Friday, May 6, 2011

Nine Worthy, non-Animated, G-rated Films

A few weeks ago, as I found myself once again mesmerized by Werner Herzog’s contemporary masterpiece, Encounters at the End of the World, a random thought popped into my head:  What would a film like this be rated?  I soon discovered that Herzog’s documentary about human life on Antarctica is rated G, which, despite some brief interview dialogue about murder, isn’t too much of a surprise.

But it got me to thinking: what other great, non-animated, non-family oriented films are rated G?  The following list is not meant to provoke shock reactions (although, yes, it is inconceivable that David Lynch has made a G-rated film, and a great one at that) but rather to entice interest.

Note: While the MPAA rating system was officially created in 1968, the rating system as we know it today wasn’t fully established until 1990.  Point being, even if some of the titles below were released before 1968, the MPAA has since officially rated them G.

The Longest Day (1962)
The G-rated war film isn’t as rare as you’d think.  Tora! Tora! Tora!, The Green Berets and many more are all considered, by the MPAA anyway, to be fun for the whole family.  This D-Day epic, starring pretty much every famous white actor of the 40s and 50s, may not be the most realistic war film ever made (Saving Private Ryan this is not) but it carries enough star power to last through its laborious running time. 

A Hard Day’s Night (1964)
The ingenious mockumentary starring The Beatles in the height of Beatlemania, is a real breeze.  From its opening chase scene to its plentiful musical performances, there isn’t a single cause why people of all ages can’t enjoy this flick.  There’s a reason Roger Ebert said, “After more than three decades, [A Hard Day’s Night] has not aged and is not dated; it stands outside its time, its genre and even rock. It is one of the great life-affirming landmarks of the movies.”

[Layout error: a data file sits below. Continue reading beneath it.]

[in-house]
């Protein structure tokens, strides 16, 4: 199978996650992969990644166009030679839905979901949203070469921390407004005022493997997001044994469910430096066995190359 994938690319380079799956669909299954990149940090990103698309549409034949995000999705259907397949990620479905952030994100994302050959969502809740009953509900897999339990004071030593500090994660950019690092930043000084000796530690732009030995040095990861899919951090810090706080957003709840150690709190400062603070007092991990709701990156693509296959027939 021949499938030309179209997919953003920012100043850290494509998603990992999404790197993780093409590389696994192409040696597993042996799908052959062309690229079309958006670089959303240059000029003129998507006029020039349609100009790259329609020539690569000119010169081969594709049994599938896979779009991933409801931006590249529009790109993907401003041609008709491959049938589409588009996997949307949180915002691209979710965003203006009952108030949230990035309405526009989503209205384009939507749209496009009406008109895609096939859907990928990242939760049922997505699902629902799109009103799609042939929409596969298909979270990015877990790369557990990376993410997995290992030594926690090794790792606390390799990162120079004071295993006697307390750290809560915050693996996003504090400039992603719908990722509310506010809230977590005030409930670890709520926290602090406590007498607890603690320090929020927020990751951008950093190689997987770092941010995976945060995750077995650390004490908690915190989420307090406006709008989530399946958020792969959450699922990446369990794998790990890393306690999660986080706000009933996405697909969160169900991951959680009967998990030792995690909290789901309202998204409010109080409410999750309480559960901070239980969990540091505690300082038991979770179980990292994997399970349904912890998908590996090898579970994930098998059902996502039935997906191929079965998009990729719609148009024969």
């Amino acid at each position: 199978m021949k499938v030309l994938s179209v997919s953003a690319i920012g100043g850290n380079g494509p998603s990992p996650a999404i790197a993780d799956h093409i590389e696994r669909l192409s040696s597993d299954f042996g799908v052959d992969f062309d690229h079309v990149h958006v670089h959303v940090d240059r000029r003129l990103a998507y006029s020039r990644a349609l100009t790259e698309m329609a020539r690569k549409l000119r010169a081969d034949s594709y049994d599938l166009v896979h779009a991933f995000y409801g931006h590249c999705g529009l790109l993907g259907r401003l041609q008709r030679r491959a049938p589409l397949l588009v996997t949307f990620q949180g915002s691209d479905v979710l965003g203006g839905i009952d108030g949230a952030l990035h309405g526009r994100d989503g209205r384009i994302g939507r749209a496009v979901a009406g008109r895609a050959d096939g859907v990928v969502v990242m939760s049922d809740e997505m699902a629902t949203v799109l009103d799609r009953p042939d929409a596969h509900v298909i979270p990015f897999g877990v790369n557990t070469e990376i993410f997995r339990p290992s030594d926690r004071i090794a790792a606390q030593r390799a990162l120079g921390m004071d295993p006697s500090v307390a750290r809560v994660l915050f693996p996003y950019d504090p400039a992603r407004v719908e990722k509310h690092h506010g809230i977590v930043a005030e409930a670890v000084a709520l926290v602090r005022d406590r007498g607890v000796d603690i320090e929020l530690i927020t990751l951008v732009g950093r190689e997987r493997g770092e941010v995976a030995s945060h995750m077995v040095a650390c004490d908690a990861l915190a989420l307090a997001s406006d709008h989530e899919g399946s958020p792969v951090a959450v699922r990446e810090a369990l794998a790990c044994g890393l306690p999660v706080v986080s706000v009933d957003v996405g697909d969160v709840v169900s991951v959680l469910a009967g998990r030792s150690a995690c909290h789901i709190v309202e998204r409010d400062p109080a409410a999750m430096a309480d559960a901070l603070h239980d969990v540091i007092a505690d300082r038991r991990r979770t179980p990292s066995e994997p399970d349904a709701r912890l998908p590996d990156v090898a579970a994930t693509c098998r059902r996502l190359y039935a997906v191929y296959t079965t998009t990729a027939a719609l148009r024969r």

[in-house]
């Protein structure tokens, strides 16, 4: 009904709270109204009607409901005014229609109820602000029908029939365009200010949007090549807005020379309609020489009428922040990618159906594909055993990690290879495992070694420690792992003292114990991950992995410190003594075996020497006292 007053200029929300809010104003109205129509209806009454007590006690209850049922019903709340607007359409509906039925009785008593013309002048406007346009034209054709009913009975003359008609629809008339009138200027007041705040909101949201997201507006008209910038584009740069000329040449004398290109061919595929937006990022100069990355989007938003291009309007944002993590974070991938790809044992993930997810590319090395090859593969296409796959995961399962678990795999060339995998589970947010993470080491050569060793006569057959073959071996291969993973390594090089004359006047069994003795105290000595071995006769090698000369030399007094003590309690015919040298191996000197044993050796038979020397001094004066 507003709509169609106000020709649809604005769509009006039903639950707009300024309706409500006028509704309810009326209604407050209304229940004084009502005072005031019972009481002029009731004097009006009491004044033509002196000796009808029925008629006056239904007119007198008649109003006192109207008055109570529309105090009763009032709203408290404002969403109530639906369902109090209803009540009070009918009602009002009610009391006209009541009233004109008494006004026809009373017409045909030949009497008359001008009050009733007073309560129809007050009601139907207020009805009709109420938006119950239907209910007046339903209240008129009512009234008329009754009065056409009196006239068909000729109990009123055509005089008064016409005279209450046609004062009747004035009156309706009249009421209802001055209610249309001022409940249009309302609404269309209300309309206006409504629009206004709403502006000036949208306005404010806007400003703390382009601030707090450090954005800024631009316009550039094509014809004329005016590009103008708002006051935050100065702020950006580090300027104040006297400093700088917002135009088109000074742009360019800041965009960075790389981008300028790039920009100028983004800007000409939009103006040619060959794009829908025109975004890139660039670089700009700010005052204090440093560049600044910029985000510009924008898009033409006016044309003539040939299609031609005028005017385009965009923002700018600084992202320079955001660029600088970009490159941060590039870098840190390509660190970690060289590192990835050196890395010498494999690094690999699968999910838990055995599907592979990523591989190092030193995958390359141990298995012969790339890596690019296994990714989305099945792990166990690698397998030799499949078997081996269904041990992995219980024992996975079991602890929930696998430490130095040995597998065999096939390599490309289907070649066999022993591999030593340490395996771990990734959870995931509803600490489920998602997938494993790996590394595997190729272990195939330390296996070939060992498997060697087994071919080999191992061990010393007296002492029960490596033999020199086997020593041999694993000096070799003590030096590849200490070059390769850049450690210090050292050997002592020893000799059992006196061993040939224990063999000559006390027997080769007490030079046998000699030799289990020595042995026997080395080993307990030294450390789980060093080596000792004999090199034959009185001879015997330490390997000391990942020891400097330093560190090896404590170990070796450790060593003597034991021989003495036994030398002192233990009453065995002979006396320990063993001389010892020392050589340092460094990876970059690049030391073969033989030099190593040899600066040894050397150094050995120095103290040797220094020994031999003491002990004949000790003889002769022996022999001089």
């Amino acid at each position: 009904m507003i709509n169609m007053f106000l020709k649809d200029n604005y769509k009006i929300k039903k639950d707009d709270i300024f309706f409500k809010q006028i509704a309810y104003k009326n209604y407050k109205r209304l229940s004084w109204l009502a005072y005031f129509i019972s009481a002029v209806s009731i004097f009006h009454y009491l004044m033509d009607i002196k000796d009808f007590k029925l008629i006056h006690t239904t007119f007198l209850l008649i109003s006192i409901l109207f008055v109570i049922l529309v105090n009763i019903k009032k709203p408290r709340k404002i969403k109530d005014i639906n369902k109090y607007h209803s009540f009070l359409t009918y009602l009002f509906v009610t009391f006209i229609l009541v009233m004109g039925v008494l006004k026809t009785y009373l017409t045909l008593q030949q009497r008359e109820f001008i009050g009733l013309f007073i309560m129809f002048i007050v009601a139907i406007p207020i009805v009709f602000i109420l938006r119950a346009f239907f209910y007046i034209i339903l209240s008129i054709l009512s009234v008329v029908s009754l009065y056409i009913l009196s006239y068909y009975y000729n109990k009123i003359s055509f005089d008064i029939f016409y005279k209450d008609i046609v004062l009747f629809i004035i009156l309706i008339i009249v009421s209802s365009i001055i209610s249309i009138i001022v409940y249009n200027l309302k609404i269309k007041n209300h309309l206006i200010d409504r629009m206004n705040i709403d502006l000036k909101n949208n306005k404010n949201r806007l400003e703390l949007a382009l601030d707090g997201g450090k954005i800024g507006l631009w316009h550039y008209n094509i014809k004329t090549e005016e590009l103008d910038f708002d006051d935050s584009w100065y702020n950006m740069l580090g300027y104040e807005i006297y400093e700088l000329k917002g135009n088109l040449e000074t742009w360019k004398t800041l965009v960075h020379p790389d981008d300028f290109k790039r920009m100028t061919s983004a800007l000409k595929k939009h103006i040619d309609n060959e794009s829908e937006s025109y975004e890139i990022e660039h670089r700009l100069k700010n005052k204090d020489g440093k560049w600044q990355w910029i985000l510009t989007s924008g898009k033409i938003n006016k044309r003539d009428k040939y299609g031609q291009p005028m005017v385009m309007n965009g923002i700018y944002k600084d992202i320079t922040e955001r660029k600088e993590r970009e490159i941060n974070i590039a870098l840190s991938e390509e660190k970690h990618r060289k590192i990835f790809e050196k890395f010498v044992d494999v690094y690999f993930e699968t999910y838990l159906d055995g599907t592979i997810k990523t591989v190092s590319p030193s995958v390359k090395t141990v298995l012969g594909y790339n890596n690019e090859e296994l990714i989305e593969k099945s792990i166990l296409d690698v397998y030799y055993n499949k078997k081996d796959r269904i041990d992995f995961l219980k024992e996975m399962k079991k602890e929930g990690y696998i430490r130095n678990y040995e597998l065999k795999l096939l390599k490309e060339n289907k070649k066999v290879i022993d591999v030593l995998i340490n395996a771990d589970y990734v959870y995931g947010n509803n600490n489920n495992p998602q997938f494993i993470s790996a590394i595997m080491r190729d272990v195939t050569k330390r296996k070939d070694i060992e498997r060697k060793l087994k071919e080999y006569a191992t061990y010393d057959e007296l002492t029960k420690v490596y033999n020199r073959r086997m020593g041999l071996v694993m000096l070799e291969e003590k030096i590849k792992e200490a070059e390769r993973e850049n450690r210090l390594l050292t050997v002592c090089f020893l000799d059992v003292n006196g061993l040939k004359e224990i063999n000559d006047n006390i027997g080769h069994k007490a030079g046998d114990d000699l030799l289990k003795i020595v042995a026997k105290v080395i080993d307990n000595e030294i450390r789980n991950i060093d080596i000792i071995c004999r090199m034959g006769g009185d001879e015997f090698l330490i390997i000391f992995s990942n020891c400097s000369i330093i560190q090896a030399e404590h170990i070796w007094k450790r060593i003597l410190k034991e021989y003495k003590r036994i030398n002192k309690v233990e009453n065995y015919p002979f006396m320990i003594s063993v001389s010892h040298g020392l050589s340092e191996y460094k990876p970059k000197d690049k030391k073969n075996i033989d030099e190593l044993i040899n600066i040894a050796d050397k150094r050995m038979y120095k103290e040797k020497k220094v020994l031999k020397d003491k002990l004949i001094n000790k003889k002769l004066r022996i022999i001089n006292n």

2001: A Space Odyssey (1968)
The best film of Stanley Kubrick’s career (and of the 60s in general), is a G-rated, mind boggling masterpiece.  For a film whose most violent scene is an ape beating another ape to death, it’s not very surprising that 2001 is rated G.  No matter.  Kubrick’s methodic, slow-paced, transformative film is a cerebral movie-watching experience if there ever was one, not to mention the most influential inclusion to the science fiction genre.  If you’ve never been privy to Kubrick’s groovy ride, then loosen up, sit down, and, as the tagline suggest, enjoy “The Ultimate Trip.”

True Grit (1969)
Apparently a film with a foul-mouthed, misogynistic, alcoholic main character is suitable for everyone.  But a movie containing a scene in which a teenage girl gets whipped repeatedly by a grown man?  Not to mention the copious amount of shootings and on-screen deaths?  It’s funny, the same MPAA that labeled the original True Grit as fun for the whole family, is the same organization that won’t let the soon to be King of England drop four consecutive F-bombs.  I suppose if The Duke were to be said King, everything would’ve been hunky, PG-13 friendly, dory.

Brian's Song (1971)
While it initially premiered as a Movie of the Week on ABC, the MPAA cited Brian’s Song – often dubbed as the film most likely to make grown men cry – with a G rating for its subsequent video release.  And while the film version of Brian Piccolo’s friendship with Gale Sayers, and Piccolo’s subsequent fight with terminal cancer, may come off as a little corny, it’s definitely enough to get the water works flowing.  Hell, even the line “I love Brian Piccolo,” made Turtle and Johnny Drama shed a few.

Willy Wonka and the Chocolate Factory (1971)